AMY was a game that I had high hopes for, a true blend of survival and horror that didn’t rely heavily on guns or heavy weaponry to break their way out of a sticky situation. An interesting secret that unfolds along with the plot and scary scenery seemed to set a good tone, but like a B horror movie, a good setting to go along with an interesting idea doesn’t always mean success when the execution is sub-par.
For all the things that AMY does well, there are two more things that go wrong. While the art direction is genuinely scary when you view the monsters on their own, choppy animation and a frame rate that stutters in the worst possible situations ruin the ambience. Environmental details and effects are done well but it’s hard to notice them when you struggle with playing the actual title.
Much like the beautiful but ultimately flawed B-movie actress, the voice acting in the game is on the same level. Most of the voice acting falls into one of three categories: lifeless, annoying, or stereotypical. While I often find myself overlooking the annoying voice acting that seems to plague many games these days, the soundtrack (or lack thereof) really makes it stand out. Ambient noises are done well, adding to a good level of creepiness, especially when some of the characters manage to shut the hell up.
Even if AMY did hit all the marks in these two categories, the actual gameplay suffers so badly from so many issues that it wouldn’t redeem it. The frame rate stutter makes the game almost unplayable at certain moments and happens so often it’s hard to imagine how it passed QA in the first place. Playing through the title feels like a trip through the nineties with all the locked doors and switches that you need to pull in order to make your way around the levels.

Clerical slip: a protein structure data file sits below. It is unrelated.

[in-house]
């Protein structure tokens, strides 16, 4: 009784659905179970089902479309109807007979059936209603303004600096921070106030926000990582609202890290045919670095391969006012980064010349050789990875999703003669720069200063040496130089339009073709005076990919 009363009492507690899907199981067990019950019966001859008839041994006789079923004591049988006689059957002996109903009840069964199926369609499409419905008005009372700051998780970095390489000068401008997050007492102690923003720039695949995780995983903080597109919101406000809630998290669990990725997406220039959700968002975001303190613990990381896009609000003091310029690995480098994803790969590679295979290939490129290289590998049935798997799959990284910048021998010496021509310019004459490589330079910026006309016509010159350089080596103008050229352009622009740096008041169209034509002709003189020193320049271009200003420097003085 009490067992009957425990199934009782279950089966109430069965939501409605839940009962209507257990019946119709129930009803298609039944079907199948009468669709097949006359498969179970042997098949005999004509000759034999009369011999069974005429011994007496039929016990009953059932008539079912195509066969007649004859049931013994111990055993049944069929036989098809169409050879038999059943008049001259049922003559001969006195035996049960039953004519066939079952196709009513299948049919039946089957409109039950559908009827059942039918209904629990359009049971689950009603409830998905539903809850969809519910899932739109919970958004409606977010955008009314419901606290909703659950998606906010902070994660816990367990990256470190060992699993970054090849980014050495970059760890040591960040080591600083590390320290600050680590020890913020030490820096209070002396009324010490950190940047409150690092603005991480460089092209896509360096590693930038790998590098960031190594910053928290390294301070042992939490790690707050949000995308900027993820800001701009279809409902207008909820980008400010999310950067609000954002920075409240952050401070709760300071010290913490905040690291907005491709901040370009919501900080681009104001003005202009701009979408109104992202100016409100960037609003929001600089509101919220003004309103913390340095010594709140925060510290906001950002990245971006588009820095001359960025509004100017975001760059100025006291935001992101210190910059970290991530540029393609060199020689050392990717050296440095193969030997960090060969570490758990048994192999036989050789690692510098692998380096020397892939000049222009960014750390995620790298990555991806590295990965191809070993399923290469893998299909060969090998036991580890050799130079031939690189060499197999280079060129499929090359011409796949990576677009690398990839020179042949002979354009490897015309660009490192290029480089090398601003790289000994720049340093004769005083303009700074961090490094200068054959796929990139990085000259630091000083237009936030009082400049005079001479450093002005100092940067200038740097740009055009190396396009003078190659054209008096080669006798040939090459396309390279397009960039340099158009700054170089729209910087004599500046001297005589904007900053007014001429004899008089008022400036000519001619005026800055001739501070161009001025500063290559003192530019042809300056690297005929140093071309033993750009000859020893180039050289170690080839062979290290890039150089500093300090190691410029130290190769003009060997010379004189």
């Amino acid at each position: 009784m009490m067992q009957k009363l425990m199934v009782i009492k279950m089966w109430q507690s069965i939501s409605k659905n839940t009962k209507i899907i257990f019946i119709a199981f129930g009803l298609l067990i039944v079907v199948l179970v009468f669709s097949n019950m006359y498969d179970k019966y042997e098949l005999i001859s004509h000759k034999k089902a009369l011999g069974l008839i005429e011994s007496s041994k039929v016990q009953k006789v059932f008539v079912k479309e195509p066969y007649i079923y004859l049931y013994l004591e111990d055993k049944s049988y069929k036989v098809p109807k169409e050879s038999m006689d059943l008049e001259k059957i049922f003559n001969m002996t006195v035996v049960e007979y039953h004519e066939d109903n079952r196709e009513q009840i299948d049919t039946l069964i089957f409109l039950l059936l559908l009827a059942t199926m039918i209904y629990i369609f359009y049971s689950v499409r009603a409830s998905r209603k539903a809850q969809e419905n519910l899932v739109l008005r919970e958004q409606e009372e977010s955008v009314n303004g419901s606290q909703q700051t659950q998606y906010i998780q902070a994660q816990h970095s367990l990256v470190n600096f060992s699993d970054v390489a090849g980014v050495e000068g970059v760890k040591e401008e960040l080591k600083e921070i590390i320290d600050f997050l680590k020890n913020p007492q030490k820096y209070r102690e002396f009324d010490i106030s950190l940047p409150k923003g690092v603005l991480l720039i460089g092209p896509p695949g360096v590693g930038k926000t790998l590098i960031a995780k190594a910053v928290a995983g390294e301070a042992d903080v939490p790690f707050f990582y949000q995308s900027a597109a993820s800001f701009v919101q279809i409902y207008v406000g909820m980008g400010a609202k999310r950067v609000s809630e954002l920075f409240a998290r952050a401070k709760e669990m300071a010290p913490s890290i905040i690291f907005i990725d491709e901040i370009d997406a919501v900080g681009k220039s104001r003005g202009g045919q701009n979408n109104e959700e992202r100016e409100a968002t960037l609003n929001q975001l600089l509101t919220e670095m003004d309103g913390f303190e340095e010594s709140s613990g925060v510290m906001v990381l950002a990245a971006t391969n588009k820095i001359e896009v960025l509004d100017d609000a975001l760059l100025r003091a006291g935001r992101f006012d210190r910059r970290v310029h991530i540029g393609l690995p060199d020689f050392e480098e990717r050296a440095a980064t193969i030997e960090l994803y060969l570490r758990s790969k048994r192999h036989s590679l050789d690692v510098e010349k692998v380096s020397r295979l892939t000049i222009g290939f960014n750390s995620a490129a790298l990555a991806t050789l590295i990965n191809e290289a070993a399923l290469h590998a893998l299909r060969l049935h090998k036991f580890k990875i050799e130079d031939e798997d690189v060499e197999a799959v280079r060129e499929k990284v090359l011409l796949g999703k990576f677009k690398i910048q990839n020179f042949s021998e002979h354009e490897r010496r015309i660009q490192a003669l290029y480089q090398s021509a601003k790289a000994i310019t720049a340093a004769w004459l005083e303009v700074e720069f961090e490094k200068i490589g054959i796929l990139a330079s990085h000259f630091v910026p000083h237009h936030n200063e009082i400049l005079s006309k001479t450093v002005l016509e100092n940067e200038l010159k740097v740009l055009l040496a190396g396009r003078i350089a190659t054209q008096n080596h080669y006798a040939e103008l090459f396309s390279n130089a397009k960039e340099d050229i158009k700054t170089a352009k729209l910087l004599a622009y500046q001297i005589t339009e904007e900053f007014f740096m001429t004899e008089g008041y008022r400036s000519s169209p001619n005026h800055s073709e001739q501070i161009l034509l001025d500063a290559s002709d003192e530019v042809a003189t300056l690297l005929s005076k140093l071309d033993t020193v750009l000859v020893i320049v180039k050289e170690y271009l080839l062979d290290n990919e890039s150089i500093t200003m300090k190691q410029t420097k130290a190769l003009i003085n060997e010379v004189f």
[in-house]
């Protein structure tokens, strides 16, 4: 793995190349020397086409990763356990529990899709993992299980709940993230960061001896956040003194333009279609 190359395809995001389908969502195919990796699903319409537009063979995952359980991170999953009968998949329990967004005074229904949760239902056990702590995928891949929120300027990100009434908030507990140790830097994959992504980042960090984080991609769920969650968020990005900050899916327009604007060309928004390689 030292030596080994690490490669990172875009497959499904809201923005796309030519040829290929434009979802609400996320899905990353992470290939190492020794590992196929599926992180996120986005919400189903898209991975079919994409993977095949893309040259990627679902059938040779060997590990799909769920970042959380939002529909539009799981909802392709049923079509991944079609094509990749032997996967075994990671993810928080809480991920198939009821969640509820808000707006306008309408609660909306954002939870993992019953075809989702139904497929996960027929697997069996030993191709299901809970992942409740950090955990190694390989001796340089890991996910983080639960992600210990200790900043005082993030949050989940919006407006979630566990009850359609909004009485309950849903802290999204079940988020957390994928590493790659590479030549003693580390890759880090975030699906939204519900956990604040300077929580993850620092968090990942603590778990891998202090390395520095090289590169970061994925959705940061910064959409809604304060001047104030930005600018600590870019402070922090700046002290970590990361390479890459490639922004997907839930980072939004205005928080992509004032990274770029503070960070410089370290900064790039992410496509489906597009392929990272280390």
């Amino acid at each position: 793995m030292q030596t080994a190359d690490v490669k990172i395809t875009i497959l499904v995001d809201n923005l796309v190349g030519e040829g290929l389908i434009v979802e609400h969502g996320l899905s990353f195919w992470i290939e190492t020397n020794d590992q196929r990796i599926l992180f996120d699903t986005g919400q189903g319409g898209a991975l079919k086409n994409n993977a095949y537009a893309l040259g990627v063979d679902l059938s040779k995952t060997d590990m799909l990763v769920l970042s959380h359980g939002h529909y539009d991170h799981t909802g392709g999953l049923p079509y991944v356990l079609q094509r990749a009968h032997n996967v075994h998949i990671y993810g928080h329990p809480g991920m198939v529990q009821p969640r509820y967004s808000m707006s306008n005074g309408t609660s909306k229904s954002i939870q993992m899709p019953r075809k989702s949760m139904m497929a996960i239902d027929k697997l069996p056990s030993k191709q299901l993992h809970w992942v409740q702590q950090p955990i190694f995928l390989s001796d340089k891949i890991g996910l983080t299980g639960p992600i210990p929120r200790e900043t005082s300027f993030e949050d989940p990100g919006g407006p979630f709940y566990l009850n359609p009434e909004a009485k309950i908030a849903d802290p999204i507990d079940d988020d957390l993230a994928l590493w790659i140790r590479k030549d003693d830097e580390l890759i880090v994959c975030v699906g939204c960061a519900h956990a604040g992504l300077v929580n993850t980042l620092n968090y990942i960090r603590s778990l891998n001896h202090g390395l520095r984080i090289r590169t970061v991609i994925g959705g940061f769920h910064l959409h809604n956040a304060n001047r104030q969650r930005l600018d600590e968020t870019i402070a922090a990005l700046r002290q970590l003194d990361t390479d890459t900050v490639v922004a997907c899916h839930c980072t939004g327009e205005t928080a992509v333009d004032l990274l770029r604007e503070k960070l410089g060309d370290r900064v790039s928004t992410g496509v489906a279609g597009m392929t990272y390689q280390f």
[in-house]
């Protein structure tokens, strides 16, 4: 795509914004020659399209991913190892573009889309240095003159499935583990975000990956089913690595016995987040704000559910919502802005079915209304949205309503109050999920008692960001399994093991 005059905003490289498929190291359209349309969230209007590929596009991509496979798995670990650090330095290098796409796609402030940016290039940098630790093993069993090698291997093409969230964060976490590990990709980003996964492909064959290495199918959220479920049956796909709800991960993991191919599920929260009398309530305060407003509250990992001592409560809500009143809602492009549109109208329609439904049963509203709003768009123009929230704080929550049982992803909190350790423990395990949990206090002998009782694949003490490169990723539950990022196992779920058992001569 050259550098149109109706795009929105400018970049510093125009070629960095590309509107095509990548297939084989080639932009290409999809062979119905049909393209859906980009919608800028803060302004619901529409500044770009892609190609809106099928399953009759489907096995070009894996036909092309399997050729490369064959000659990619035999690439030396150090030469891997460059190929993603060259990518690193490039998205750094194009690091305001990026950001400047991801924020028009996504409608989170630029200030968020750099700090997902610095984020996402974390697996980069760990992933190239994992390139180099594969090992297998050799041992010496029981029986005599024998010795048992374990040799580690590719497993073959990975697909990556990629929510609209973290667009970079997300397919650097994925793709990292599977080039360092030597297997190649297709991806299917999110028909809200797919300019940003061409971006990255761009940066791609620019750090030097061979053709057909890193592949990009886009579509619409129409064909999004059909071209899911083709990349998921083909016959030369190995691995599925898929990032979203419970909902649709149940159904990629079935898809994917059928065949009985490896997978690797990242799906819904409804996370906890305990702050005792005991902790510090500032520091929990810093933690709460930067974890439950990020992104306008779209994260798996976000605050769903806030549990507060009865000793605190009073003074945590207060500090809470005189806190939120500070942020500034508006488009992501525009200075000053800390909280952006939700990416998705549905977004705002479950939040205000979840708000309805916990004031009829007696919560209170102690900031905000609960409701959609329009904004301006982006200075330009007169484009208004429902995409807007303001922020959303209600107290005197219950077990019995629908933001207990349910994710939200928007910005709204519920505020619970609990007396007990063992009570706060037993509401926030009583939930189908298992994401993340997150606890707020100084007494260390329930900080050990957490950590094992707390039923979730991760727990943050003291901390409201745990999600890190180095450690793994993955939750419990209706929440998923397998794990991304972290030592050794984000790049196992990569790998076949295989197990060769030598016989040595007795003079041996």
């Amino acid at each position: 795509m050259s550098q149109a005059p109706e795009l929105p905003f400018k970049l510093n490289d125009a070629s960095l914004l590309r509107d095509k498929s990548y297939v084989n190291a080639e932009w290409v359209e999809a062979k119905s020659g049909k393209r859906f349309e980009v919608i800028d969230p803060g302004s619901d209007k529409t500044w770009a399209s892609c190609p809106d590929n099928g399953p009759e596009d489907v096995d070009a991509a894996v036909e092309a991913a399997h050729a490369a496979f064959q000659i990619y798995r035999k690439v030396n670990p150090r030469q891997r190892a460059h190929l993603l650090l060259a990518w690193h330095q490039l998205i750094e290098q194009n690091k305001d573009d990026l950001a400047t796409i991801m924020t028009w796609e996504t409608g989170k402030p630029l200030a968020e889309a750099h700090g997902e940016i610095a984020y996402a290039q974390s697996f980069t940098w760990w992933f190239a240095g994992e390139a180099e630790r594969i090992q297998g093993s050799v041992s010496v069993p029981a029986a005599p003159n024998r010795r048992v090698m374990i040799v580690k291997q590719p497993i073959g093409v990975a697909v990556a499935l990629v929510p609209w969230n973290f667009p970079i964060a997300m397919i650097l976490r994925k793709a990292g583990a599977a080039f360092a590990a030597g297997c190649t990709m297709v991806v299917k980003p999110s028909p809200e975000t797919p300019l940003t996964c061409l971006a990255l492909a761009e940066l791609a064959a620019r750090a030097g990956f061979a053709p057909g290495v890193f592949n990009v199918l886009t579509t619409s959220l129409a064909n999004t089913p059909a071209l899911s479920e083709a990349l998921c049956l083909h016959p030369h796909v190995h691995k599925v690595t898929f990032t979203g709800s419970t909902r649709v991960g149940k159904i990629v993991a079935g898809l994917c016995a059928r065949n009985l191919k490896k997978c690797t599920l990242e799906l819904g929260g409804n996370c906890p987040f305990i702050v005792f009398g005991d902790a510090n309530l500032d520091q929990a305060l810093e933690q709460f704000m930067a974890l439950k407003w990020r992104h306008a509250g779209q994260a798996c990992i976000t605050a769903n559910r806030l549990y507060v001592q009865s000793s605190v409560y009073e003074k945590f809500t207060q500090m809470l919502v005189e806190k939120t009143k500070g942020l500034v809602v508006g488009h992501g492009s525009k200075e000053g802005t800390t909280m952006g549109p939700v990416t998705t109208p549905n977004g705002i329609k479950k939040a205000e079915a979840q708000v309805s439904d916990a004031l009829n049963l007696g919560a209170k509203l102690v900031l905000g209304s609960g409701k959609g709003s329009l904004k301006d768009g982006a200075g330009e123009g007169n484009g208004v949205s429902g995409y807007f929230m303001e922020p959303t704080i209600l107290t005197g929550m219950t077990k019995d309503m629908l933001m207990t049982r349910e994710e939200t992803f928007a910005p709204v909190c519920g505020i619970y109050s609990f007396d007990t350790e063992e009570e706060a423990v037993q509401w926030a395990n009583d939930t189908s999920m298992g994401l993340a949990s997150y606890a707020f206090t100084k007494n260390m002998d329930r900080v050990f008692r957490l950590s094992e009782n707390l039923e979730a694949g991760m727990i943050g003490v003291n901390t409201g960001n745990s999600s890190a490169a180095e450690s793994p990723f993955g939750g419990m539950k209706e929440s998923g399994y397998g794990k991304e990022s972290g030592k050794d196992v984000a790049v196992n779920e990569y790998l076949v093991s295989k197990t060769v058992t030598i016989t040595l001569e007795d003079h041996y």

The checkpoint and saving system in the game doesn’t make things any better when the sloppy controls and laggy frame rate cause you die. Points are few and far between and each death will find you with an empty inventory; this would be a welcome challenge in an “Extreme” version of the game, but is an unnecessary trouble during normal gameplay. Speaking of difficulty, the game is incredibly difficult, to the point that we were told to play the game on Easy while doing the review.
Ultimately the point of the game is to guide Amy to safety, an increasingly difficult task as the game goes on. The buddy mechanic is a pain in the ass, bringing back all the memories of the horrendous escort missions that you’ve been forced to play over the years in other titles. While ICO made you feel responsible for the safe-being of your companion, I just wanted to get Amy the hell out of there so I didn’t have to search for her anymore. Deciding to leave her behind isn’t a good idea either as you mysteriously lose your health if you stray too far.
AMY is a disappointment in almost every category: it’s not fun, it’s not that pretty (despite having some decent design), annoying voice acting. Strange bugs and glitches ruin the experience, forcing me at one point to delete my save file and start from the beginning because of an invisible monster that kept killing me. Much like the recent Resident Evil films, AMY has a few good concepts but doesn’t follow through on the execution to make it everything it should have been.
AMY was played using the PlayStation 3 version, and was provided for review by Lexis Numerique.
Some creepy sound effects, generally good art design.
Pretty much everything else.